In all honesty, being stuck at home is not the worst thing that could happen. Maybe by the time the pandemic is under control, there won’t be an unorganized closet, junk drawer or cluttered garage to be found. Maybe every household project we were going to “get to one day” will have been gotten to.
Maybe all this time at home will give families a regular opportunity to sit down at the dinner table together for a meal.
Maybe parents will find more time to teach their children how to do things instead of doing it for them.
Maybe we will slow down and read books that enrich our lives and find solace in a slower pace.
Maybe this slower pace will allow us to find the time to reconnect with someone we lost touch with. Why not reach out to a family member or an old friend by phone and catch-up and reestablish a bond that once existed.
A hectic life is usually what we blame for not accomplishing so many things in life. Some of us are being forced to return to a simpler time when moms made dinner and the entire family sat around the table together.
There’s nothing wrong with kids taking group sports, dance class, and music lessons, but maybe we didn’t realize just how little time we actually spent together as a family until all of that got closed down.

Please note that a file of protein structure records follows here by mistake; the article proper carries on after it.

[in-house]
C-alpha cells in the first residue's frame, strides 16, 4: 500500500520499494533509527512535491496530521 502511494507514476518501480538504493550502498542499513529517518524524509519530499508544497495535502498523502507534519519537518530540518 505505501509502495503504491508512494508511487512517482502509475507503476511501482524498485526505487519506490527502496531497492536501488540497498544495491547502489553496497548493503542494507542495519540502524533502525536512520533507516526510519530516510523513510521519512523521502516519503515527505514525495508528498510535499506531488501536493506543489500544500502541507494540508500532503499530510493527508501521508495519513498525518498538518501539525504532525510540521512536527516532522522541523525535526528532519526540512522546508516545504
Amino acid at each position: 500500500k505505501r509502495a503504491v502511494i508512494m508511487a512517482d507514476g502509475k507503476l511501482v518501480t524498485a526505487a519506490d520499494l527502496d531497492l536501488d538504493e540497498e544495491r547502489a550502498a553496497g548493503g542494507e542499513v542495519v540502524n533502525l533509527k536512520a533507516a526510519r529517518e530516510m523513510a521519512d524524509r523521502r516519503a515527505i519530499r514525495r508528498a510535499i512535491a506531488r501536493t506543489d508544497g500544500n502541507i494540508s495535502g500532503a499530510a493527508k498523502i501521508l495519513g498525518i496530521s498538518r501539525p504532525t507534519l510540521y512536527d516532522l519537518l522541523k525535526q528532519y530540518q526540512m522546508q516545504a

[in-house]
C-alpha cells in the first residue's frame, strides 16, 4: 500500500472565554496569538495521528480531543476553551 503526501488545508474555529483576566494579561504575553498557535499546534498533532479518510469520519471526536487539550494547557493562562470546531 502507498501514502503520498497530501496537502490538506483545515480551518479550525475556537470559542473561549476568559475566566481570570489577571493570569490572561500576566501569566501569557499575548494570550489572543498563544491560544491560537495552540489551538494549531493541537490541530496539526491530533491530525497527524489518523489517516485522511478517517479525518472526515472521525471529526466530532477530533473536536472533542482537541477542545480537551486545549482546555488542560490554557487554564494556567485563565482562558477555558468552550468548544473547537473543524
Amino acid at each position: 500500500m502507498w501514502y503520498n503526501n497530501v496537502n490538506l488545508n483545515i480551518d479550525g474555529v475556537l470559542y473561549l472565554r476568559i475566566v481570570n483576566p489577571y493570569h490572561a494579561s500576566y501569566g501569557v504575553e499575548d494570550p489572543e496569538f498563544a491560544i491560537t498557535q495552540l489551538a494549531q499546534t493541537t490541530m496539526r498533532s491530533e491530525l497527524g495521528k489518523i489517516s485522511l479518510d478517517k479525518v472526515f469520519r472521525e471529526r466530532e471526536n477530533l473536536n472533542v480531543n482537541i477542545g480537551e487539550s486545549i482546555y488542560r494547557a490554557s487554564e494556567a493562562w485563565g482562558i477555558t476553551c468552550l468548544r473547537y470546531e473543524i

Maybe playing a board game or cards as a family will enrich family relationships.
Maybe if mom and dad take more time to talk to their children, we will come out of this as closer families with bonds that will last on into the child’s adulthood.
Maybe if children are not in their room on their device the entire quarantine and parents teach them cooking lessons, home and automobile repair, time will go by faster and a parent/child relationship will emerge that never was there before.
Maybe, just maybe we’ll all look back and see that the worst time in modern history wore a little bit of a disguise, that families actually grew closer together.
Be safe, stay home.
— Marla Ballard’s Master of Disguise appears in the Times-Journal Tuesday editions.